Indie

The Vanishing of Ethan Carter Is a Narrative Jewel (Review)

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Welcome to Red Creek Valley, where nothing is what it seems. Before I even began my journey I got a very important message: “This game is a narrative experience that does not hold your hand.” Oh boy was that true. Within the first 10 seconds of The Vanishing of Ethan Carter I was already alone in a shaded forest. Alone with no tutorial, no inventory, no map and no weapons. It seemed Paul Prospero, this temporal alter ego of mine who was a supernatural detective, was also quite a courageous man.

I was on my own, me and myself, the player and Prospero’s thoughts. My goal was, of course, to solve the mystery of the vanishing of Ethan Carter. The problem was I didn’t really know who this person was. Good luck, goodbye. I started walking.


The Vanishing of Ethan Carter, developed by The Astronauts, is a very unique gaming experience that responds to no exact genre description. Yes, it’s an exploration game more than anything, but it’s also a detective game and an adventure. Players have to discover everything, and this is actually great since the story unfolds at the player’s own pace, depending on how good his/her capability to find clues and items is.

The game gives a feeling of total freedom which, even though apparent, accomplishes its objectives. It always felt like I was the one choosing where to go first and even at the end the game asked little of me concerning discoveries and items. Players can definitely miss things (and I certainly did) but the story will still unfold perfectly.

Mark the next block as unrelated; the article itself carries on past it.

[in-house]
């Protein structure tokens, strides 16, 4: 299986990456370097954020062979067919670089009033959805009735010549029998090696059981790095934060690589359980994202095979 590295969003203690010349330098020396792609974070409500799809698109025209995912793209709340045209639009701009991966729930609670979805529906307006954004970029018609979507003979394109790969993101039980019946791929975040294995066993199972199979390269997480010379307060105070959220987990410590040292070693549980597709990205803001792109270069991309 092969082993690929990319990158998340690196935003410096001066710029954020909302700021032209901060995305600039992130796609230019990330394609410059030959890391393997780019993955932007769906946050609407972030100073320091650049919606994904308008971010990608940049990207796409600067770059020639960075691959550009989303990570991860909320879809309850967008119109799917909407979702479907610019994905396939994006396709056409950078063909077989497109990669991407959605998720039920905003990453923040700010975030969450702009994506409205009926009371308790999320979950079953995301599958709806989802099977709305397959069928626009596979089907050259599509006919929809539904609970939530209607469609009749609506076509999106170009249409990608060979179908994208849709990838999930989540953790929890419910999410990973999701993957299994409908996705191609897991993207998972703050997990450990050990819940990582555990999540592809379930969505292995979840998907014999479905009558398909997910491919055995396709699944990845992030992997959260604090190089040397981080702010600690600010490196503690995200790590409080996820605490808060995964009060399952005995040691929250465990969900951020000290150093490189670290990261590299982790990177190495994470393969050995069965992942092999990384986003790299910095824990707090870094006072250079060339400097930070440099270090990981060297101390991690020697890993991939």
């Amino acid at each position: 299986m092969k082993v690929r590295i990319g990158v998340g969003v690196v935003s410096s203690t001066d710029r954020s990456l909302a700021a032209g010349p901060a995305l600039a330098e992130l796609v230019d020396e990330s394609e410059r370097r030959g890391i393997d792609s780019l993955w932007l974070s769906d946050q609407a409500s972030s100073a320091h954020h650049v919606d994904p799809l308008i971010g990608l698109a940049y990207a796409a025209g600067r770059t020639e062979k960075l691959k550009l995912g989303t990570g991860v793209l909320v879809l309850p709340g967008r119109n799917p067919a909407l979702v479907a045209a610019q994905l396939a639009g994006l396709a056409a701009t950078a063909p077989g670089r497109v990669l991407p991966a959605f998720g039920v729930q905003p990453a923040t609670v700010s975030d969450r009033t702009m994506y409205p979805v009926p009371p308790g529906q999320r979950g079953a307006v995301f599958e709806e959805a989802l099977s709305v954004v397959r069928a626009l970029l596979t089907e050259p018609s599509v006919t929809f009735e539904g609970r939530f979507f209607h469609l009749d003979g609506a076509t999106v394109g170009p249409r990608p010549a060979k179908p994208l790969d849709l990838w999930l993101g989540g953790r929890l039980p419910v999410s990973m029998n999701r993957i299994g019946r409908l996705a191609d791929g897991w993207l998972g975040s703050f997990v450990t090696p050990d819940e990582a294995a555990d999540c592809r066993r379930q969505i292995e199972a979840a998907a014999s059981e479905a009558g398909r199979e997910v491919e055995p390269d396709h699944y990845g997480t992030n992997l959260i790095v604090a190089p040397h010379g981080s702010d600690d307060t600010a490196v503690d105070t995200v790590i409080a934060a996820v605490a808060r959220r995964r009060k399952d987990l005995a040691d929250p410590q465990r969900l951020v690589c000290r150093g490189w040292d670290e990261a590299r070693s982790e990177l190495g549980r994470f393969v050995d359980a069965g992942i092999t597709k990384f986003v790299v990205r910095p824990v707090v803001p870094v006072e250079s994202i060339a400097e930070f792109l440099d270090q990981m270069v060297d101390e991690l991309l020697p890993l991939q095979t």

Anyway, as I walked around I found notes, items and a dead person. This is one of the many mini cases I got to investigate. Paul Prospero has a legendary-level intuition as well as a supernatural sense. He is able to see the past and has an almost magical way to relate and even find items. It’s based on this that the game allows players to fit the pieces of each case on their right place.

As I checked the surroundings I was prompted with the detective’s insights and some clues to what I needed to find next. Eventually I was able to find an interesting set of clues which led me to the most important of Prospero’s detective powers: I had to rearrange the events in their proper order to see what happened in the past and understand how the person died. This is but a small part of what The Vanishing of Ethan Carter‘s story has to offer though, and the rest is worth being discovered.

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